1. Fruit isn’t bad for you.
Have you heard people say that they’re trying to eat less fruit because it’s so high in sugar?
I have too. It sounded like crazy talk to me, but it still made me wonder if maybe I shouldn’t be eating quite so much.
So, I was overjoyed when I came across this New York Times article earlier this week.
Jorge, a reader from Illinois’ response to the article was; “An article and discussion about fruit being good for us? Don’t forget “water is necessary”, “love makes us happy” “sleep when you are tired”… Who knew?”
I’m happy to know that I’m not the only one who thought that common sense should have told us this one.
2. Run Slower to Run Faster
The gist of this article is that elite runners run most of their weekly mileage at a slow, easy pace. This allows them to 1.) run a LOT of miles per week without getting injured 2.) feel fresh enough to really push hard during their speed sessions.
According to the article, most age group runners don’t run their “easy” runs easy enough, and would benefit from training more like the elites.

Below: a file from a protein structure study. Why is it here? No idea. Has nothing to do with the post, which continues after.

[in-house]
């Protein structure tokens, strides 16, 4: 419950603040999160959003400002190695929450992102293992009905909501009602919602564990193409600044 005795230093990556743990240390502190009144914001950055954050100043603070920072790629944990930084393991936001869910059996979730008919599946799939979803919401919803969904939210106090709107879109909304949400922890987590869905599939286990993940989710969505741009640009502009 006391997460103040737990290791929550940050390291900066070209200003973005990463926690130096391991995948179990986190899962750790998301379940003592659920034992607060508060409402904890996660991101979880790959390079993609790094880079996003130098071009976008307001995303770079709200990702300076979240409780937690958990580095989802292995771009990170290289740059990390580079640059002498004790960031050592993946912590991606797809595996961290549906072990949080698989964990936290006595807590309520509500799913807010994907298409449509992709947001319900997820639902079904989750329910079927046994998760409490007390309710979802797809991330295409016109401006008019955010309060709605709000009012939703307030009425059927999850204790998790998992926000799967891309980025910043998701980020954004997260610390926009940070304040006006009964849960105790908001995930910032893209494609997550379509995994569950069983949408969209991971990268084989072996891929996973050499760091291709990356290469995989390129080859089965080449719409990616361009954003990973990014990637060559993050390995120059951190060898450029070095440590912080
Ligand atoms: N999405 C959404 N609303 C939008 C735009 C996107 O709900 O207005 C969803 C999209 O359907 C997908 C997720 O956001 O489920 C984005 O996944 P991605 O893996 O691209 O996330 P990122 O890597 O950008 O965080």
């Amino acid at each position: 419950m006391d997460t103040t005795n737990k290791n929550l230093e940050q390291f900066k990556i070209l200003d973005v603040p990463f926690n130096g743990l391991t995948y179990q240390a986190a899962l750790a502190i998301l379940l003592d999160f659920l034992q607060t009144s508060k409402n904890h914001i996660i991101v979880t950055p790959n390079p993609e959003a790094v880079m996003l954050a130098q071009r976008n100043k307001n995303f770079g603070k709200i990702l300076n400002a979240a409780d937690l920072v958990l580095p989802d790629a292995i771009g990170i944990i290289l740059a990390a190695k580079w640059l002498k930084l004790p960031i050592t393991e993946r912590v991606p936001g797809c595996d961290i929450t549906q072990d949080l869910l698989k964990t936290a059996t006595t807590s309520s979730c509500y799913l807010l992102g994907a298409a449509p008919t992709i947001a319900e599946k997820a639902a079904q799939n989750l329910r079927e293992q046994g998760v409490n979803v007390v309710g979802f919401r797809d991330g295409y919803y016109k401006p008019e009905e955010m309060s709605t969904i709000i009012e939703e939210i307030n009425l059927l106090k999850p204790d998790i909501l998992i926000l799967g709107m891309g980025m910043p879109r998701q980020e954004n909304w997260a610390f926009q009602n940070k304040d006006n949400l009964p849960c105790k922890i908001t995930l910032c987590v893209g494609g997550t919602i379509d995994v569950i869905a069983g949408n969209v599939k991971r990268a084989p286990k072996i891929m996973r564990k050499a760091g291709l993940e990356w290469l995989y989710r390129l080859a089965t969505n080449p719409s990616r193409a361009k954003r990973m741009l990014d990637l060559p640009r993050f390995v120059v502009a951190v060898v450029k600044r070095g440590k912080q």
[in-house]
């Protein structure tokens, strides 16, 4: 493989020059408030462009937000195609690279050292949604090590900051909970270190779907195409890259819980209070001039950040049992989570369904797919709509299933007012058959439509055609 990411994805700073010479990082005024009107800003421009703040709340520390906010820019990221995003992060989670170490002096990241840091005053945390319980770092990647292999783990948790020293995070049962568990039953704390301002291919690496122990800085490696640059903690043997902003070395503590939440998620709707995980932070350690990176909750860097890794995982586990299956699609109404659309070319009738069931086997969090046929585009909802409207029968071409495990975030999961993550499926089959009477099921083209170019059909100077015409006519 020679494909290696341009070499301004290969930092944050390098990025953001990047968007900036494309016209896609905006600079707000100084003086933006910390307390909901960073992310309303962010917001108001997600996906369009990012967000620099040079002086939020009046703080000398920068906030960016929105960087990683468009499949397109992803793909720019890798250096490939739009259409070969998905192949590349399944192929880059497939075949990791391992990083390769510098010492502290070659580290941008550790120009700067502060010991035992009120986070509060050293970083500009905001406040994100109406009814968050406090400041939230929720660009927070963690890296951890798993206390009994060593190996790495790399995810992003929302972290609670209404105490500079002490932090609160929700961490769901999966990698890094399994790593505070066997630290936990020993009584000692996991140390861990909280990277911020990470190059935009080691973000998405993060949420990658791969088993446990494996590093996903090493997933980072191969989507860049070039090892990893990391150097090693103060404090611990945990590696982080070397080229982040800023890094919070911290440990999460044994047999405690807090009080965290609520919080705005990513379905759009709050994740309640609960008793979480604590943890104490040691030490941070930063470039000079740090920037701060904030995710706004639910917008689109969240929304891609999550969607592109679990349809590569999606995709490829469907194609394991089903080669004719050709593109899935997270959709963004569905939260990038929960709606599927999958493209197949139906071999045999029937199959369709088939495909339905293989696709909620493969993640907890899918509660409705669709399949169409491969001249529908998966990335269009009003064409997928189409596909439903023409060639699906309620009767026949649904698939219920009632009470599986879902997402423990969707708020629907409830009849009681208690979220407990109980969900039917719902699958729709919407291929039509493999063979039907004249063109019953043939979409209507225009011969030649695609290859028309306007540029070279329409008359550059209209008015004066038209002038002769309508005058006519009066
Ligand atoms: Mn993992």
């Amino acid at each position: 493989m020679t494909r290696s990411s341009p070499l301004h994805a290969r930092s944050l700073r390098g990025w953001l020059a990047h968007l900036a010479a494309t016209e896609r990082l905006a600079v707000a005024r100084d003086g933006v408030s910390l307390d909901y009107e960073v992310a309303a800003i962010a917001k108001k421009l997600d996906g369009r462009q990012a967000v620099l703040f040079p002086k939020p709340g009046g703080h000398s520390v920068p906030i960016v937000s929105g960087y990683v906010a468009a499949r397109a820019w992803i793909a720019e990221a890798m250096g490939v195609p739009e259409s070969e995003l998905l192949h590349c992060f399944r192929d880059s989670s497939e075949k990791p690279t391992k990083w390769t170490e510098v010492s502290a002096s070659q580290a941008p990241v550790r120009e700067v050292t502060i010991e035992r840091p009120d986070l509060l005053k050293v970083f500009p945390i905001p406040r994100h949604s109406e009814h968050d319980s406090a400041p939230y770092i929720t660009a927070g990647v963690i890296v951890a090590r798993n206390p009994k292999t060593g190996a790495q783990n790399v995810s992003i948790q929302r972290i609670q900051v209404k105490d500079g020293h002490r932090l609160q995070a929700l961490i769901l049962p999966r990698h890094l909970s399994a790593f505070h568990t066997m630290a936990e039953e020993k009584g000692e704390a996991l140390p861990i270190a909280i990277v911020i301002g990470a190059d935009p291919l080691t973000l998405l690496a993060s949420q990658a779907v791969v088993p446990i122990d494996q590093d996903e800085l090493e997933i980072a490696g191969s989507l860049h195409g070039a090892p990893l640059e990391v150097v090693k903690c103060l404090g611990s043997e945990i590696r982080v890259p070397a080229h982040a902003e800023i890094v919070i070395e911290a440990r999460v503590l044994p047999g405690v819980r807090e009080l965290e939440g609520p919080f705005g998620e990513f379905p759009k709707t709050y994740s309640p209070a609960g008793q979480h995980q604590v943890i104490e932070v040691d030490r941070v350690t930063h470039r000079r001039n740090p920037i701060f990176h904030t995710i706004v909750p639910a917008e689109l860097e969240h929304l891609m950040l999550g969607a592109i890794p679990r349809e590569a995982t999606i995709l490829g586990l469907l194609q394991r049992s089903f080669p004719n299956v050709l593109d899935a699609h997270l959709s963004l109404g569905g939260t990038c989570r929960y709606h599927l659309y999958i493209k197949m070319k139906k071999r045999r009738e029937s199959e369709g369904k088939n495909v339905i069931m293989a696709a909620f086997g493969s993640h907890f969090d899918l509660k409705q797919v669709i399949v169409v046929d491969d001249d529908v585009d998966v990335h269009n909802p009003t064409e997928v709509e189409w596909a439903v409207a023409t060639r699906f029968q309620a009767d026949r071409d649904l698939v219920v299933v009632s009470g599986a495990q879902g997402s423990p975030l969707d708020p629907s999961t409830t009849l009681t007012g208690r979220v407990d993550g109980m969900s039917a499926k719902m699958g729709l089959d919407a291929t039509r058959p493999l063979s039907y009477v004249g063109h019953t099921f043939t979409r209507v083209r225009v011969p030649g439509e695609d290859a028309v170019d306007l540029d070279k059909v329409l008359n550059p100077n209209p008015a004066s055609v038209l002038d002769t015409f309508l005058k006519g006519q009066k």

The article cites a study that showed runners who ran 80 percent of their weekly mileage below lactate threshold improved race times significantly more than runners who ran only 70 percent of their weekly mileage below lactate threshold.
I’m guilty of running my easy runs too fast, especially in the summer. I pay too much attention to my Garmin. I know that my “easy” pace is about 9:15-9:45 depending on terrain, so I try to run all my easy runs at that pace.
So, even if it’s 90 degrees and 100 percent humidity, or I’m stressed, or I haven’t had a solid night’s sleep in a week, I still try to run at that same pace. The only problem is, under these circumstances, I’m no longer running at an easy pace. String together a couple weeks of trying to run at a too-fast pace and it’s no wonder I end up run-down, exhausted and not able to complete my more challenging workouts.
I’ve slowed down my easy runs. I’ll let you know if it works.
3. My favorite healthy pancake recipe
I’ve been craving pancakes lately, so I figured I’d share my go-to pancake recipe with you.
2 Tbsp oil (I use canola)
1 Tbsp honey
3/4 cup milk (I use unsweetened vanilla soy. I’ve used almond, but definitely prefer the soy in this recipe)
3/4 cup whole wheat flour
1/2 cup oats
3 tsp baking powder
1/2 tsp salt
Beat egg until foamy. Add wet ingredients, and then dry.
Makes about 5 pancakes. If I have any leftover, I freeze them and then pop them into the toaster on mornings when I don’t have much time. They do dry out, so they’re definitely best eaten fresh from the griddle.